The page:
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Economic News, Data and Analysis

The Economic Impact of the Olympics

With the Olympics
being held in Syndey this year, I wondered if perhaps the performance of
the economy was being affected in part by the the fiscal
provided by Olympic related construction in Sydney and other
parts of the country.

Australia’s Economy
has been performing well recently, suggesting that there might be some
effect (See graph). Over the last 5 years growth in Australia’s gross domestic
product (GDP)
has averaged 4.35%, almost a full point above it’s 30 year annual average
of 3.5%, and the unemployment rate is near a 10 year low.

  • According to
    , the Olympics will tack on an additional $6.5 billion – about
    1.6% of GDP – to Australia’s GDP over the 1994-2006 period. Over 35,000
    people have worked on Olympic related construction sites.

Is it the Olympics?

A natural question
to ask is if this growth is due primarily to the Olympic preparation, or
if, instead, it is result of some other change in policy, or perhaps just
plain-old luck.

One way to address
this question is to see if other host countries have
experienced increases in GDP around Olympic years. Below is a graph of
one measure of the boost to GDP that countries receive from hosting the
Olympics. (Each point represents the average, over all of the host countries
since 1952, rate of growth of GDP in the host country less the 12 year
average for that country.)

What this graph
suggests is that prior to the olympics and during the olympic year GDP
growth is higher than average – maxing out at nearly 1.5% above average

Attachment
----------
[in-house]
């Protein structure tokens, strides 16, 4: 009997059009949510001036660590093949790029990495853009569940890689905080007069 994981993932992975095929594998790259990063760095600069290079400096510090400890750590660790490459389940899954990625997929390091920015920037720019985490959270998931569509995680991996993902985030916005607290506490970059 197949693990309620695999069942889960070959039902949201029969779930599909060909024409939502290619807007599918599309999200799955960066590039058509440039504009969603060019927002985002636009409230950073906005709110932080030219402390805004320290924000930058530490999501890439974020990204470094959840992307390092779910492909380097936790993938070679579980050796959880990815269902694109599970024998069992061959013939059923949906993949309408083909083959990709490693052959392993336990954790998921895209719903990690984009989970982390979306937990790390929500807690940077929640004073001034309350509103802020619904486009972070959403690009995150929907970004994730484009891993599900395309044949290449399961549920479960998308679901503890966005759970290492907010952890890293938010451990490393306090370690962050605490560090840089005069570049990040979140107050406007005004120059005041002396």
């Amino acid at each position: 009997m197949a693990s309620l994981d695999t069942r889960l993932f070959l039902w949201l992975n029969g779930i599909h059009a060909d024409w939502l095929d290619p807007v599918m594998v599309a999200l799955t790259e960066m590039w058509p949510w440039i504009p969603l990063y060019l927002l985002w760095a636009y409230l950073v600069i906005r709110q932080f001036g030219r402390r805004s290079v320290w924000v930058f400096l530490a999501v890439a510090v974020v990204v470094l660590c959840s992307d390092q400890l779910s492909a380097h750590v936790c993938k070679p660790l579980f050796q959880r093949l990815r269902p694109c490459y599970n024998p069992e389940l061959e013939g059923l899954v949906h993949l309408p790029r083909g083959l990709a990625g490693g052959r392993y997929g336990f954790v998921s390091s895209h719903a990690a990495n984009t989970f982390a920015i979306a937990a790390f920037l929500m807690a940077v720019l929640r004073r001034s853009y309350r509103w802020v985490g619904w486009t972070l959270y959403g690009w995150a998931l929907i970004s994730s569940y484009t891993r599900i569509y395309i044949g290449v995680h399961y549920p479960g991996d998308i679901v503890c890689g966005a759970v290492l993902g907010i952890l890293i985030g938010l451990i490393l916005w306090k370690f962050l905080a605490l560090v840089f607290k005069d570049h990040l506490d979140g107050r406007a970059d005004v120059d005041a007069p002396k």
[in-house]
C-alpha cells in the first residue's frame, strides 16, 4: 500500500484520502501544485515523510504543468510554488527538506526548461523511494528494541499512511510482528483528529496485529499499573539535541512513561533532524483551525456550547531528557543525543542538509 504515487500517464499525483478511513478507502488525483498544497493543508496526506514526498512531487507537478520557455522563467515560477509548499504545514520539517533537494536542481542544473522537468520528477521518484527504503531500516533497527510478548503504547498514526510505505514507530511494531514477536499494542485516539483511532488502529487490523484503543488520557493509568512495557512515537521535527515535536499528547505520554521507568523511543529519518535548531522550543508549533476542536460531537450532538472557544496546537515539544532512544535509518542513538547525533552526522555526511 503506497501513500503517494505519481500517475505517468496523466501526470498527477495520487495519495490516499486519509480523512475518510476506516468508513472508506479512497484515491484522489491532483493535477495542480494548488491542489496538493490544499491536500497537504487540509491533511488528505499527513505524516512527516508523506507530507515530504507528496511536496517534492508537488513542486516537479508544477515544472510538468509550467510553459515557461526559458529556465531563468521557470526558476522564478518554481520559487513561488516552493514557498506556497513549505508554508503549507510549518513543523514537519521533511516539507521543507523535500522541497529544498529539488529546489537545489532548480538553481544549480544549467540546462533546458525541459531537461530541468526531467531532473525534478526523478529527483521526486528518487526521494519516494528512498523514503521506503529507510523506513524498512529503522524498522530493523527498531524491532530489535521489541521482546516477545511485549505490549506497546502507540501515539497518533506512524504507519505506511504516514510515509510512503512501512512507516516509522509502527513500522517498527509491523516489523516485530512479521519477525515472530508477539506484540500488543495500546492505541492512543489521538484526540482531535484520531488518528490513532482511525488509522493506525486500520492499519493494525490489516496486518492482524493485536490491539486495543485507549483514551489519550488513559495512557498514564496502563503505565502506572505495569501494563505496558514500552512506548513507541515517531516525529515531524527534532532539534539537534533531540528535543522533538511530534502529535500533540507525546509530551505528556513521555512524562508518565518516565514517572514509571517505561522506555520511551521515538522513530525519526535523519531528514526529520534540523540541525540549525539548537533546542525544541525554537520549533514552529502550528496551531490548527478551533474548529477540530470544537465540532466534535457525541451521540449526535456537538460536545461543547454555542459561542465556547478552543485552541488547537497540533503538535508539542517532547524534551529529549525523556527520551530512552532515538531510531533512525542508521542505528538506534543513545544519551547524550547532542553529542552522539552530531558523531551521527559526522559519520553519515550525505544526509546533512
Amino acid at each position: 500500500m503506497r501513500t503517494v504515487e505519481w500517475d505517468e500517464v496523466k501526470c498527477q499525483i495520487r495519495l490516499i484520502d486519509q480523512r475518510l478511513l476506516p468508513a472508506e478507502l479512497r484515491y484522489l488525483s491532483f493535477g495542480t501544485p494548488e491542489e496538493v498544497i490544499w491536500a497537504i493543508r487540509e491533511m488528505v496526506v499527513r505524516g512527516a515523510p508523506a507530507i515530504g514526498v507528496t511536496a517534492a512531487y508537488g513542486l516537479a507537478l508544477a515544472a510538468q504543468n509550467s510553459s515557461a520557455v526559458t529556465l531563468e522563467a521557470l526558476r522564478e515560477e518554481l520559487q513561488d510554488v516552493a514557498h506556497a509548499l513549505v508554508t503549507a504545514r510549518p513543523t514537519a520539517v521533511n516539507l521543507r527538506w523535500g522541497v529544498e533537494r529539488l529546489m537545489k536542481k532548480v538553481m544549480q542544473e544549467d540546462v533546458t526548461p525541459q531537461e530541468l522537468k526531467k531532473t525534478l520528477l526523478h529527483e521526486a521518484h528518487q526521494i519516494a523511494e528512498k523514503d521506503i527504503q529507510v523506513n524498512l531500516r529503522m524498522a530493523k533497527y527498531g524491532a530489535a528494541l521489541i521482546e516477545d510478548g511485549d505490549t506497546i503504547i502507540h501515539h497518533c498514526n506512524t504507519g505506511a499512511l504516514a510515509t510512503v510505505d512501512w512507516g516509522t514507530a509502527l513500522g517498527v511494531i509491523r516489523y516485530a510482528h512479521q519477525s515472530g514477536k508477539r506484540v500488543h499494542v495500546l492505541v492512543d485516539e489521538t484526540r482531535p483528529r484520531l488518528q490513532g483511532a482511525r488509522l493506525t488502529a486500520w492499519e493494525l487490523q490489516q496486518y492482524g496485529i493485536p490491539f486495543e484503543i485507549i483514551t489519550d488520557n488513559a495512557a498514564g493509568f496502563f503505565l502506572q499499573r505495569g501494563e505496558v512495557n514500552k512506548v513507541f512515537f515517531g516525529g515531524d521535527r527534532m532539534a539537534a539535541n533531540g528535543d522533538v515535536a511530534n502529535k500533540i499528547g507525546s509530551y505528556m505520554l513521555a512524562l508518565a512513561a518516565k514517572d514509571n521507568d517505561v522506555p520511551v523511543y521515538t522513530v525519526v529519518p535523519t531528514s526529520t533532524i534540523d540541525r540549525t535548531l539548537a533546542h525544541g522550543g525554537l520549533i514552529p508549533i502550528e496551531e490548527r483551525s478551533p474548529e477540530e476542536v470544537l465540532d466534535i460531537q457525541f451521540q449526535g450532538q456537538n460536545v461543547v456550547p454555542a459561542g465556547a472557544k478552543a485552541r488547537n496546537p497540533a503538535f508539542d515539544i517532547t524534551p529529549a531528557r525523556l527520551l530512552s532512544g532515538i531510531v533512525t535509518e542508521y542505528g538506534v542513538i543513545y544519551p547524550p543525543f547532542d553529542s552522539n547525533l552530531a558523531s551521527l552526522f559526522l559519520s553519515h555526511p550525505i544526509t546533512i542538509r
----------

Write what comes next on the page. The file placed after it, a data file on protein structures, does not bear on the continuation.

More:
GDP in the 3rd year before the Olympics. (This number seems consistent
with the estimates for Sydney – at least prior to the Olympic year.) However,
the graph also suggests that growth rates are lower in the years after
the Olympics, than in the years prior.

[Please note –
this data is only suggestive. There is a vide range of economic experiences
across countries and the deviations from the mean rate of growth in the
graph are most likely not statistically significant. A careful analysis
of the data would take into account a wider range of economic data – both
in type and in time periods – and would much more careful about the statistical
inference. Anybody want to run a VAR and test for a structural break? Source:
Data from IMF,
World Tables v5.6
, author’s calculations.]

Downturn after
the Olympics?

After the medals
have been handed out, the podiums taken down, and life returns to normal,
will the economy then slow? From the graph above, is seems as though the
average performance of host countries’ economies has not been as robust
as prior to the olympics when the bulk of construction expenditure was
being undertaken.

Hopefully the
Australian policy makers realize this and can offset any downturns thus
allowing economy to continue it’s strong performance in future years –
and to “go for the gold”… so to speak.


Soccer’s World Cup and the Economy


More readings

For a good overview
of the current state of the Australian Economy see Economic
Roundup – Autumn 2000
from the Treasury.

Export Impact of the Sydney Olympics

outcomes and objectives statement 2000

Co-ordination Authority

Site of the Sydney 2000 Olympic Games

Host Countries

Athens, Greece, 1896

Paris, France, 1900

Saint Louis, Missouri, U.S., 1904

London, England, 1908

Stockholm, Sweden, 1912

Antwerp, Belgium, 1920

Paris, France, 1924

Chamonix, France, 1924

Amsterdam, Netherlands, 1928

St. Moritz, Switzerland, 1928

Los Angeles, California, U.S., 1932

Lake Placid, New York, U.S., 1932

Berlin, Germany, 1936

Garmisch-Partenkirchen, Germany, 1936

London, England, 1948

St. Moritz, Switzerland, 1948

Helsinki, Finland, 1952

Oslo, Norway, 1952

Melbourne, Australia, 1956

Cortina d’Ampezzo, Italy, 1956

Rome, Italy, 1960

Squaw Valley, California, U.S., 1960

Tokyo, Japan, 1964

Innsbruck, Austria, 1964

Mexico City, Mexico, 1968

Grenoble, France, 1968

Munich, West Germany, 1972

Sapporo, Japan, 1972

Montreal, Canada, 1976

Innsbruck, Austria, 1976

Moscow, U.S.S.R., 1980

Lake Placid, New York, U.S., 1980

Los Angeles, California, U.S., 1984

Sarajevo, Yugoslavia, 1984

Seoul, South Korea, 1988

Calgary, Alberta, Canada, 1988

Barcelona, Spain, 1992

Albertville, France, 1992

Lillehammer, Norway, 1994

Atlanta, Georgia, U.S., 1996

Nagano, Japan, 1998

Sydney, Austrailia, 2000


Filed under: Economics